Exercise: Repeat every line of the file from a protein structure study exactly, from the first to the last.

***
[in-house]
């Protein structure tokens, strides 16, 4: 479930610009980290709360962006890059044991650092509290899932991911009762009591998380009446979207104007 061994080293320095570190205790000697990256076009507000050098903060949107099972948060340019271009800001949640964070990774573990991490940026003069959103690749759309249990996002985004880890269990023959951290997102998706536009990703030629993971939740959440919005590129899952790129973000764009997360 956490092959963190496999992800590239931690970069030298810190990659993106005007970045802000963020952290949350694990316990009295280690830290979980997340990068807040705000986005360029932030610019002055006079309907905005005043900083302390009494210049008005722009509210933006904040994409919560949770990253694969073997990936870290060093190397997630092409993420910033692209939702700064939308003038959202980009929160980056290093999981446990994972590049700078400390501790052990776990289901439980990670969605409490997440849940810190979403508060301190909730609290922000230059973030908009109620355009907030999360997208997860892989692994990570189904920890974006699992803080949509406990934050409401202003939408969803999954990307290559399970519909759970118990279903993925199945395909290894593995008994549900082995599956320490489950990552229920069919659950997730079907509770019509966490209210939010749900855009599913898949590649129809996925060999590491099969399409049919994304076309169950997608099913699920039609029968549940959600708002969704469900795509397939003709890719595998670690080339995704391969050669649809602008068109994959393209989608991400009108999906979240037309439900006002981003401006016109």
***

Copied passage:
[in-house]
């Protein structure tokens, strides 16, 4: 479930610009980290709360962006890059044991650092509290899932991911009762009591998380009446979207104007 061994080293320095570190205790000697990256076009507000050098903060949107099972948060340019271009800001949640964070990774573990991490940026003069959103690749759309249990996002985004880890269990023959951290997102998706536009990703030629993971939740959440919005590129899952790129973000764009997360 956490092959963190496999992800590239931690970069030298810190990659993106005007970045802000963020952290949350694990316990009295280690830290979980997340990068807040705000986005360029932030610019002055006079309907905005005043900083302390009494210049008005722009509210933006904040994409919560949770990253694969073997990936870290060093190397997630092409993420910033692209939702700064939308003038959202980009929160980056290093999981446990994972590049700078400390501790052990776990289901439980990670969605409490997440849940810190979403508060301190909730609290922000230059973030908009109620355009907030999360997208997860892989692994990570189904920890974006699992803080949509406990934050409401202003939408969803999954990307290559399970519909759970118990279903993925199945395909290894593995008994549900082995599956320490489950990552229920069919659950997730079907509770019509966490209210939010749900855009599913898949590649129809996925060999590491099969399409049919994304076309169950997608099913699920039609029968549940959600708002969704469900795509397939003709890719595998670690080339995704391969050669649809602008068109994959393209989608991400009108999906979240037309439900006002981003401006016109």